Careering Ahead

Plan the steps necessary to achieving your goals

From inserting a urinary catheter to assessing a newly-admitted patient, during a busy hospital shift, you can expect to be bombarded with tasks from the moment you arrive in the department. Whether you sink or swim depends on how quickly you learn to prioritise and plan ahead.

And planning ahead is just as important when it comes to your career objectives. As with the ever-lengthening to do list on-shift, it doesn’t make sense to simply plough straight in and hope to reach your target through force of will alone.

In my experience, one of the main reasons that doctors do not achieve their goals is because they are too vague and unspecific. You may have decided that you need to take part in a research project for example but you really need to focus on details such as ‘how’, ‘what’ and ‘when’ in order to turn that statement of intent into a concrete achievement for your portfolio.

To do this, I often take my clients though the following exercise: think about the objectives you identified as being achievable and draw up a list of actions that will help you achieve these goals. Now work through the following questions for each action:

1. What do I want to achieve?

2. How will I do this?

3. How will I do that?

4. How committed am I on a scale of 1-10 to doing this?

5. How realistic is it that I can get this done, on a scale of 1-10?

6. By when?

Questions 2 and 3 should encourage you to break down your objectives into manageable and logical steps, rather than feeling you have to do everything in one giant leap. If you want to become a medical director, for example, you could break this down into actions such as improving your organisational skills in order to combine a clinical and management role which in turn might require you to take a specialist MBA in health management. Or you might need practical experience of clinical governance which could in turn lead you to approach your medical director about a secondment.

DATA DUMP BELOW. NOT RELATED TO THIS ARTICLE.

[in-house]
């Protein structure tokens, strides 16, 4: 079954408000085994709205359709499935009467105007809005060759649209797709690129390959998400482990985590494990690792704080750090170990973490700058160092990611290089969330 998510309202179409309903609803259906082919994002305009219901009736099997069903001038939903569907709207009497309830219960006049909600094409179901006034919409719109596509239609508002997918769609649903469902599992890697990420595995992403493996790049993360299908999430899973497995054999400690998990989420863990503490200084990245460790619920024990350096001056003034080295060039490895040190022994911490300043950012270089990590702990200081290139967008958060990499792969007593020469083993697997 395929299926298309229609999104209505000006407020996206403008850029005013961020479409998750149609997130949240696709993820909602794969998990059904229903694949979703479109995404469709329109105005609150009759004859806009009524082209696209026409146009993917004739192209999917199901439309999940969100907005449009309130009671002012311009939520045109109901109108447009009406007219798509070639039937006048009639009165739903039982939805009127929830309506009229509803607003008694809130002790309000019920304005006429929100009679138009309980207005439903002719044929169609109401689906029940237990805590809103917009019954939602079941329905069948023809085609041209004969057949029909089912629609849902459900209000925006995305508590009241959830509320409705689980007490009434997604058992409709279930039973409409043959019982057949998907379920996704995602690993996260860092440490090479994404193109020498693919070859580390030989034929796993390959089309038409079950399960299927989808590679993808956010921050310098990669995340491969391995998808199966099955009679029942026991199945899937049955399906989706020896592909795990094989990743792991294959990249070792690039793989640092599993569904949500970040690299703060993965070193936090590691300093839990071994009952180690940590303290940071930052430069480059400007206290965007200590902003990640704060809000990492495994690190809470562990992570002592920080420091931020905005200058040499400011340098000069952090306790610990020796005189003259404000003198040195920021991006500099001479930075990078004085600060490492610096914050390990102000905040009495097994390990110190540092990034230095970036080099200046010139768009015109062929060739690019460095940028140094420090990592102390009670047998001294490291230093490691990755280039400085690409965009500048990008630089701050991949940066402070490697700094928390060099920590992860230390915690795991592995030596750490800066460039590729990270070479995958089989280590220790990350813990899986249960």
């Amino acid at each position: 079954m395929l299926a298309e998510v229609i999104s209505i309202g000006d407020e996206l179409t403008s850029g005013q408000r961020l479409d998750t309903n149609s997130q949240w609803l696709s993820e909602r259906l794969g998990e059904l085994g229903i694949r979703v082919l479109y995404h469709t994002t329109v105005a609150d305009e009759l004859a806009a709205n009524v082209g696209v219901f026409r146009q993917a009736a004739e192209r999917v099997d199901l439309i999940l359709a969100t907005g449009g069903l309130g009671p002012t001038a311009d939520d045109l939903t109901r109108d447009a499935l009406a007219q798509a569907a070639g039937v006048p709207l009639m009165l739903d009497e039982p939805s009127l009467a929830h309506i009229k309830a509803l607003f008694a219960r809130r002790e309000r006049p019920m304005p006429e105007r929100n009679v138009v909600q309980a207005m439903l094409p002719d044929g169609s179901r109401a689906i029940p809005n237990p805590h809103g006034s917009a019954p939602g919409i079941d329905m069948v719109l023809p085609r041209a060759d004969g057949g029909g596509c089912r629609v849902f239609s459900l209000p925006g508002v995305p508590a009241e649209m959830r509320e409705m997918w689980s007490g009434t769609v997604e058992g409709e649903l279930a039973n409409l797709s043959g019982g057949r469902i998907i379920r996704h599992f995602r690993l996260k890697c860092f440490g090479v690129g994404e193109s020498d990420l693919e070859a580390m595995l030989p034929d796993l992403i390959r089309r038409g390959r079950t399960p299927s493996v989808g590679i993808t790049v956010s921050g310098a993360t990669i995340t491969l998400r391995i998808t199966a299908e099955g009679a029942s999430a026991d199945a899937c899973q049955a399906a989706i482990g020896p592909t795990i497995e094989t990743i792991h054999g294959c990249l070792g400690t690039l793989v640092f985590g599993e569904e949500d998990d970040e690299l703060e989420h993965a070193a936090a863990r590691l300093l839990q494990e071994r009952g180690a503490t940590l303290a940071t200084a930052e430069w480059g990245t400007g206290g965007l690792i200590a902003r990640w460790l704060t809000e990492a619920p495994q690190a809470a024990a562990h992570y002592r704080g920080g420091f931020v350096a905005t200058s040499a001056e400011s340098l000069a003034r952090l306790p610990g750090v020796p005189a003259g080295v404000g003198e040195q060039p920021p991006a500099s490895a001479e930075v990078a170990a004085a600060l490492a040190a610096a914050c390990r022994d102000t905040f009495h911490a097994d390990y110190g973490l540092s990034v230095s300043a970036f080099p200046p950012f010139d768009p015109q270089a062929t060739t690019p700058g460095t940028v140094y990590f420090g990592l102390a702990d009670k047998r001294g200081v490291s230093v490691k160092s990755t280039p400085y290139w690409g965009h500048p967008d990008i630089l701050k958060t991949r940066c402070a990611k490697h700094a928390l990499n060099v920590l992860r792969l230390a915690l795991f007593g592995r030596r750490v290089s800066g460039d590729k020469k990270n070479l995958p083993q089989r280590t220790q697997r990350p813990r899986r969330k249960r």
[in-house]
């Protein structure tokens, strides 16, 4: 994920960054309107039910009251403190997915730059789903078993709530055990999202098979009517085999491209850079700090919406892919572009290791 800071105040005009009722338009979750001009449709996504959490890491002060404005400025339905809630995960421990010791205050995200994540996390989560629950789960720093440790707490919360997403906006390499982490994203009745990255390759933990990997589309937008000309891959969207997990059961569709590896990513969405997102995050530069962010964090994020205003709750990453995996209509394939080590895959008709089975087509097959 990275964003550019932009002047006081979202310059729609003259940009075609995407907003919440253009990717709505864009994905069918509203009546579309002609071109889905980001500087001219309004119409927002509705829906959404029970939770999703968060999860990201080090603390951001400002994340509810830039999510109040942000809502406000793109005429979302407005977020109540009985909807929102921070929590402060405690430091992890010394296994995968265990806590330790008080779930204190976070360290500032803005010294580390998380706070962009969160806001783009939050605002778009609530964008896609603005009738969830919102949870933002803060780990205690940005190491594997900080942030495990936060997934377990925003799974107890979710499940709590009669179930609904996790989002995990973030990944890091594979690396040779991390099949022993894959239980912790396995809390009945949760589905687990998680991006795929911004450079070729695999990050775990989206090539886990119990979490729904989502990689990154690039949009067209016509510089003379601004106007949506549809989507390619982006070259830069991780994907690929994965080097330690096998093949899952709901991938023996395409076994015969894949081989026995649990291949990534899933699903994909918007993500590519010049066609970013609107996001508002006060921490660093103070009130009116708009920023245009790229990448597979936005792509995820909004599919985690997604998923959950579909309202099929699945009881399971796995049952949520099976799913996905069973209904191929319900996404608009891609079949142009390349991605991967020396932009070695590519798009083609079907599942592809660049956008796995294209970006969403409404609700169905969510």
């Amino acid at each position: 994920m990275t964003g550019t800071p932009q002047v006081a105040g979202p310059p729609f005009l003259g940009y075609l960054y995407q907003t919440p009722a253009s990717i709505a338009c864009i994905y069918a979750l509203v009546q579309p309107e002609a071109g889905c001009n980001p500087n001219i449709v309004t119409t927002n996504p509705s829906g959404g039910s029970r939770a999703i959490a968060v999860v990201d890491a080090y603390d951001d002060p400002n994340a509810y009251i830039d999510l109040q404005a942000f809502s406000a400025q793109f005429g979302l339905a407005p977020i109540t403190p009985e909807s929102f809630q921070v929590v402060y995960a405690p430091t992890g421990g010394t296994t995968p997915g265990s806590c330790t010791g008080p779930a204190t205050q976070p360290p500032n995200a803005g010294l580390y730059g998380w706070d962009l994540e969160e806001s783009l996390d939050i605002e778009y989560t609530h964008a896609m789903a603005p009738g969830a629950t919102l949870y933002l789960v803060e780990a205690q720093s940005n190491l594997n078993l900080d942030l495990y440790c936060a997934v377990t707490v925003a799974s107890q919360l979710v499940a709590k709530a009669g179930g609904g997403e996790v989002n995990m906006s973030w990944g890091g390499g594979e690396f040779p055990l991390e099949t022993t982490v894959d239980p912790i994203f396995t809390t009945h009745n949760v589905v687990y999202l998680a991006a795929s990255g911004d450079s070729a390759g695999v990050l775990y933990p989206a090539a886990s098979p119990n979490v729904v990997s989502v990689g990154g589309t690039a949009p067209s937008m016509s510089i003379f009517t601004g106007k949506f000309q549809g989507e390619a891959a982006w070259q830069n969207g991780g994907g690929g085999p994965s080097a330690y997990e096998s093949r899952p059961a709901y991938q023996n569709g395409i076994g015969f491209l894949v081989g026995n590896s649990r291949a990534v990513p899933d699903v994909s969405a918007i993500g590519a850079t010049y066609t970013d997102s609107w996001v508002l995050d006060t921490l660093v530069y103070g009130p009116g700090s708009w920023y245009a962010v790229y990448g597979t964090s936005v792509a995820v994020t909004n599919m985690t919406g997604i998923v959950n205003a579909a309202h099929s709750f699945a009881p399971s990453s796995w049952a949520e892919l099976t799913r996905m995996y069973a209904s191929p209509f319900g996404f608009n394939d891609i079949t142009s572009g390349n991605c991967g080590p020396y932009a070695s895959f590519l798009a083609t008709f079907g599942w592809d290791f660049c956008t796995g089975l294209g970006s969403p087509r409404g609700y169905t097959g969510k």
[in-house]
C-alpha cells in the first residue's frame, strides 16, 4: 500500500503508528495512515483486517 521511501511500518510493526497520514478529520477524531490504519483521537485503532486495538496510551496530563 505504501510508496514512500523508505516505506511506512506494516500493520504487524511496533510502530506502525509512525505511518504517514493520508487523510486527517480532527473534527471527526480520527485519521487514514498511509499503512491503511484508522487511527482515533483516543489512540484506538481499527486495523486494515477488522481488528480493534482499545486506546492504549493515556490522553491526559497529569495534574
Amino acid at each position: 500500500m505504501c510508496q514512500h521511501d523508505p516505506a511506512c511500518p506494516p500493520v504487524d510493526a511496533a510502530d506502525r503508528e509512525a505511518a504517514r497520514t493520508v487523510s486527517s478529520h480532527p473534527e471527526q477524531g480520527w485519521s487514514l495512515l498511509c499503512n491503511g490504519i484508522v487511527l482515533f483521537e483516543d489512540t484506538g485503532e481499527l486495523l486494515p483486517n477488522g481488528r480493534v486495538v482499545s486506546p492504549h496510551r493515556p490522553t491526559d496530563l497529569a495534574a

Whatever the tasks you set yourself, it’s important to be honest about your own commitment to achieving them and set yourself a realistic time scale for doing so.

And your action plan should be more meaningful for being informed by the conclusions you have come to about your values, objectives and by focusing on what lies within your control.

This is the final stage of the planning process I outlined in my first blog, but it is important to keep reassessing as you progress through your career. Your priorities may change if for example, you have a family or a relative becomes unwell or you may be attracted by a wholly new area of medicine.

Next time: Beating the bullies

Healthcare Performance was established by two doctors with over 30 years’ experience of clinical governance and medico-legal work. It specialises in careers coaching, professional development and organisational trouble-shooting within the healthcare sector.

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